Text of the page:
Quaker arrived at Clearwater Marine Aquarium on May 12, 2017, after being found floating at Homosassa Bay, Florida. She arrived with a severe injury to her right front flipper, due to a fishing line entanglement, which fortunately was treated without any major complication. She had an overall good body condition and was a very active turtle, but presented a small tumor growing at the base of her rear flippers.
Treating Sea Turtle Tumors
This disease, known as fibropapillomatosis, is caused by a herpes virus that promotes the growth of cauliflower-like tumors on the soft tissue of the sea turtle’s body. It is most common amongst green sea turtles, although it has been reported in other species. Luckily, as long as those tumors are only external they can be surgically removed by using a CO2 laser. On June 6, our veterinary staff successfully removed them and Quaker rapidly recovered from surgery.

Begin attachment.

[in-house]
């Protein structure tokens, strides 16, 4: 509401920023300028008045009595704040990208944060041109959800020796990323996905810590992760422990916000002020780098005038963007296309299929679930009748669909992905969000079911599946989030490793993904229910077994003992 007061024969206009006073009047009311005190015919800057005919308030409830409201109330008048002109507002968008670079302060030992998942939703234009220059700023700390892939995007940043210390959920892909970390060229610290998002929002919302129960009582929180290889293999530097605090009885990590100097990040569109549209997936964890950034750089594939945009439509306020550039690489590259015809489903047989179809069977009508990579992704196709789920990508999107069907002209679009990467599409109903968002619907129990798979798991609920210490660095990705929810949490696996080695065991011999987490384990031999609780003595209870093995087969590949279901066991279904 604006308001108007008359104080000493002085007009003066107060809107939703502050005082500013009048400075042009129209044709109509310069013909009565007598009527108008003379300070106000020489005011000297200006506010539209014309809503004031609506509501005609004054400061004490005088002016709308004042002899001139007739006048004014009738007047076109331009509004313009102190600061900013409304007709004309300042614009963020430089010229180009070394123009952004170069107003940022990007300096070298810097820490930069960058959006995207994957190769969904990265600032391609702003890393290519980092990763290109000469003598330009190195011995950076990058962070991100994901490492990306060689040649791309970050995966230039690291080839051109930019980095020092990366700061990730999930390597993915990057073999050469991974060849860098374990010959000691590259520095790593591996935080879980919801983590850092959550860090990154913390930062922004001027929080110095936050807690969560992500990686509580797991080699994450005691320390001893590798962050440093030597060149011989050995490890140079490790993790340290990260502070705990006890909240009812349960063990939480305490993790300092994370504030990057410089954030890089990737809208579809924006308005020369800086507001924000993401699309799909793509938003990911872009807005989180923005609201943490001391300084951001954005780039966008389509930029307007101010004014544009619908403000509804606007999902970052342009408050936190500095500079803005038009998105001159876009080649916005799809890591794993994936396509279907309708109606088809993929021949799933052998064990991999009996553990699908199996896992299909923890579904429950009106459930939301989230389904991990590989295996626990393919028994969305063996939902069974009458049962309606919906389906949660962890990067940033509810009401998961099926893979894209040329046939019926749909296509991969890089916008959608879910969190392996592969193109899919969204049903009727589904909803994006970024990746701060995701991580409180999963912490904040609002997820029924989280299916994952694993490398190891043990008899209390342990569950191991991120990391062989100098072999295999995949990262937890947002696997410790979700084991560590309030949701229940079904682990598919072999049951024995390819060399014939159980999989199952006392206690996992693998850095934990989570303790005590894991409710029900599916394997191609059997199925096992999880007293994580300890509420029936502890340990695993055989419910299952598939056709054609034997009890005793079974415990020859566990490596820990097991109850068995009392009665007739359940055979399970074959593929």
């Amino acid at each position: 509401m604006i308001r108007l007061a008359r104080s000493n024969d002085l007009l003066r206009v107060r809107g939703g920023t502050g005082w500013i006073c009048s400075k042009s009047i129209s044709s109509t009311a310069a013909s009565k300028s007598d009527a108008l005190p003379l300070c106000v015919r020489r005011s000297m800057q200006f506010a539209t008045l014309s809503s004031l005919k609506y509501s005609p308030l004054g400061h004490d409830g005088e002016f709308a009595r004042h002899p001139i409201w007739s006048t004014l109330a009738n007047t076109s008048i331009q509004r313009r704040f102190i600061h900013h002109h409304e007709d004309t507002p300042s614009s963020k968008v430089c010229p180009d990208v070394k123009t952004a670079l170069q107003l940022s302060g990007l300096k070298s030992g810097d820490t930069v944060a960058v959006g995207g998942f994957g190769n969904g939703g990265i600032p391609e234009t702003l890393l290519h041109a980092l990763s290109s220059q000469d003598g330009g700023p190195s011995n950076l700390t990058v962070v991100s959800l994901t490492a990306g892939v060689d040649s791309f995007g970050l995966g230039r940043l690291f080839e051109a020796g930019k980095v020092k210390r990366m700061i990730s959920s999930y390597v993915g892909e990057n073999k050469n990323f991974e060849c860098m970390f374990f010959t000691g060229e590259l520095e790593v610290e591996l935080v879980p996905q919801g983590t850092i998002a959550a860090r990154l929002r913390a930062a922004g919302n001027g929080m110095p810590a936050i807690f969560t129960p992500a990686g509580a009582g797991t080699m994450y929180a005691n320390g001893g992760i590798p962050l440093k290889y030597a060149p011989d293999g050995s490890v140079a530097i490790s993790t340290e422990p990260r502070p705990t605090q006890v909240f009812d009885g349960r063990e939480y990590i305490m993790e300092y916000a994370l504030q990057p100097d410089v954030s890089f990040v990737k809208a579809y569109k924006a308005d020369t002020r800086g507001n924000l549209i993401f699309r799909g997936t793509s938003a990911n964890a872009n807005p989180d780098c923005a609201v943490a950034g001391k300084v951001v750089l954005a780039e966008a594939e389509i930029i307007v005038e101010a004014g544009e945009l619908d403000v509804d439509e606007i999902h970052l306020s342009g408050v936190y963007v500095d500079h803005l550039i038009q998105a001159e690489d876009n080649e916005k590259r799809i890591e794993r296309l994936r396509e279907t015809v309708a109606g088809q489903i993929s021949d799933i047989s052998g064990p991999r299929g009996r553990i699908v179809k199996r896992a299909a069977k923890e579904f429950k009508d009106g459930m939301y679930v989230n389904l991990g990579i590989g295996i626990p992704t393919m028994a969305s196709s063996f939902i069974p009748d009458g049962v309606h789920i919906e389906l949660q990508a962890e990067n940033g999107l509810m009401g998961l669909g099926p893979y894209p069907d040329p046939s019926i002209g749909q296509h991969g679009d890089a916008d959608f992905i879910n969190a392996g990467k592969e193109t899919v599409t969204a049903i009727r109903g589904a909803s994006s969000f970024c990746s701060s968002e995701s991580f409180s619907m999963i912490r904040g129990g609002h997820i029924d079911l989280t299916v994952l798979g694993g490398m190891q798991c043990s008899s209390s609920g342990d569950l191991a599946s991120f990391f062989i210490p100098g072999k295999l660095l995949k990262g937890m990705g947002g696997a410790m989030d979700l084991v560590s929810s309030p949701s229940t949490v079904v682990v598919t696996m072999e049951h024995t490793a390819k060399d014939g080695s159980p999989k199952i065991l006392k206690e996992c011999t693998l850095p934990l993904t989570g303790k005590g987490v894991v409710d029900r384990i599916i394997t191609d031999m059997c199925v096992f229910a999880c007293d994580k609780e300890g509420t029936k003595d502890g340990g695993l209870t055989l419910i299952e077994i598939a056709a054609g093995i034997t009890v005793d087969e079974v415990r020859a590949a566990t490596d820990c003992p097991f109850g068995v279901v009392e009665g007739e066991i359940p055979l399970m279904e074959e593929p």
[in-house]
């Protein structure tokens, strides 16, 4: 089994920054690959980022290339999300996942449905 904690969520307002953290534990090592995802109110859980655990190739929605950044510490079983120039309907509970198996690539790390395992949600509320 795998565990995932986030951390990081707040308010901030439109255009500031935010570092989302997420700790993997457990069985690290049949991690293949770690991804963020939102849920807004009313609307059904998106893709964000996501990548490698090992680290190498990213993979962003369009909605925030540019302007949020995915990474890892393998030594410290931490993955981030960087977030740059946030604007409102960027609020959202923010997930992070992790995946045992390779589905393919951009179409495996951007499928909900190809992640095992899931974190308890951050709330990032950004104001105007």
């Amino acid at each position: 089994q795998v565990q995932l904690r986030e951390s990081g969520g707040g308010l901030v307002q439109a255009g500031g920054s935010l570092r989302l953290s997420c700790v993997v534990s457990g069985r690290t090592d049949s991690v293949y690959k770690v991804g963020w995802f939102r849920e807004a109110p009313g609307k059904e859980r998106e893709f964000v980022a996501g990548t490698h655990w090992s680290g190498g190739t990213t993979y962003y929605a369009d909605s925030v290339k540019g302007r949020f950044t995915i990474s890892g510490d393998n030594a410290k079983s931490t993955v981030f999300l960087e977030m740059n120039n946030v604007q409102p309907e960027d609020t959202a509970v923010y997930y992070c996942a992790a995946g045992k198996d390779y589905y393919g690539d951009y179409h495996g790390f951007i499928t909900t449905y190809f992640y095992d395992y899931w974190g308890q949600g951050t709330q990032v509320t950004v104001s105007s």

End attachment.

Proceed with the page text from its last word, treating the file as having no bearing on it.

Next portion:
Cleared for Release
After being in our hospital for only two months, Quaker has been cleared for release by our veterinary staff and Florida Fish and Wildlife Conservation Commission (FWC). She was released back into the wild at Fred Howard Park on Tuesday, July 18. We all wish the best to Quaker’s new adventure into the big blue!
All marine turtle footage taken in Florida was obtained with the approval of the U.S. Fish and Wildlife Service and the Florida Fish and Wildlife Conservation Commission (FWC) under conditions not harmful to marine turtles. Footage was acquired while conducting authorized conservation activities pursuant to FWC MTP-17-172.